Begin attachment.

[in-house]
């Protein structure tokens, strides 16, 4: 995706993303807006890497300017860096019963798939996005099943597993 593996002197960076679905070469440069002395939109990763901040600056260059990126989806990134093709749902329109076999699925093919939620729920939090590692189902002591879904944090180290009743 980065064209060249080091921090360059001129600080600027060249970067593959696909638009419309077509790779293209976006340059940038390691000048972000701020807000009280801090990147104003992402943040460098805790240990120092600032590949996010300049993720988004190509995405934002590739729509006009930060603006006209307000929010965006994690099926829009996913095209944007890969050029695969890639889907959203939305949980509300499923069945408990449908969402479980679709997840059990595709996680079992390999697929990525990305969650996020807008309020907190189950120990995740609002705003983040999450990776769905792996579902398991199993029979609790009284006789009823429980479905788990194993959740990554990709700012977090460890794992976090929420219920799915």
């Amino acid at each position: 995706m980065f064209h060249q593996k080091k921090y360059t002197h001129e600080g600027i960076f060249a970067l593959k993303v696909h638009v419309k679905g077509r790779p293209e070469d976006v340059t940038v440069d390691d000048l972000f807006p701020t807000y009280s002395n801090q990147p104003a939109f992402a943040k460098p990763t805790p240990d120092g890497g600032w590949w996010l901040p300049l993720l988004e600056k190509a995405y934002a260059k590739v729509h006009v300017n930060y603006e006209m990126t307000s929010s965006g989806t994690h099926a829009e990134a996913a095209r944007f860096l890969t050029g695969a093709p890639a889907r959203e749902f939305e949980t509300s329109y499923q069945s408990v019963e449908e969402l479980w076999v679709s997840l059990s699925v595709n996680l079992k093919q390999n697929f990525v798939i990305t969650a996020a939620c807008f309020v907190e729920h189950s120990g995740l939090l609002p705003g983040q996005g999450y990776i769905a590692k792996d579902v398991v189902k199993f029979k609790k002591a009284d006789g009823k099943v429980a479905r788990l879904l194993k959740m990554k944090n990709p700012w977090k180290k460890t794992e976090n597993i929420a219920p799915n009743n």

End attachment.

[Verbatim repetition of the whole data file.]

[in-house]
């Protein structure tokens, strides 16, 4: 995706993303807006890497300017860096019963798939996005099943597993 593996002197960076679905070469440069002395939109990763901040600056260059990126989806990134093709749902329109076999699925093919939620729920939090590692189902002591879904944090180290009743 980065064209060249080091921090360059001129600080600027060249970067593959696909638009419309077509790779293209976006340059940038390691000048972000701020807000009280801090990147104003992402943040460098805790240990120092600032590949996010300049993720988004190509995405934002590739729509006009930060603006006209307000929010965006994690099926829009996913095209944007890969050029695969890639889907959203939305949980509300499923069945408990449908969402479980679709997840059990595709996680079992390999697929990525990305969650996020807008309020907190189950120990995740609002705003983040999450990776769905792996579902398991199993029979609790009284006789009823429980479905788990194993959740990554990709700012977090460890794992976090929420219920799915």
């Amino acid at each position: 995706m980065f064209h060249q593996k080091k921090y360059t002197h001129e600080g600027i960076f060249a970067l593959k993303v696909h638009v419309k679905g077509r790779p293209e070469d976006v340059t940038v440069d390691d000048l972000f807006p701020t807000y009280s002395n801090q990147p104003a939109f992402a943040k460098p990763t805790p240990d120092g890497g600032w590949w996010l901040p300049l993720l988004e600056k190509a995405y934002a260059k590739v729509h006009v300017n930060y603006e006209m990126t307000s929010s965006g989806t994690h099926a829009e990134a996913a095209r944007f860096l890969t050029g695969a093709p890639a889907r959203e749902f939305e949980t509300s329109y499923q069945s408990v019963e449908e969402l479980w076999v679709s997840l059990s699925v595709n996680l079992k093919q390999n697929f990525v798939i990305t969650a996020a939620c807008f309020v907190e729920h189950s120990g995740l939090l609002p705003g983040q996005g999450y990776i769905a590692k792996d579902v398991v189902k199993f029979k609790k002591a009284d006789g009823k099943v429980a479905r788990l879904l194993k959740m990554k944090n990709p700012w977090k180290k460890t794992e976090n597993i929420a219920p799915n009743n």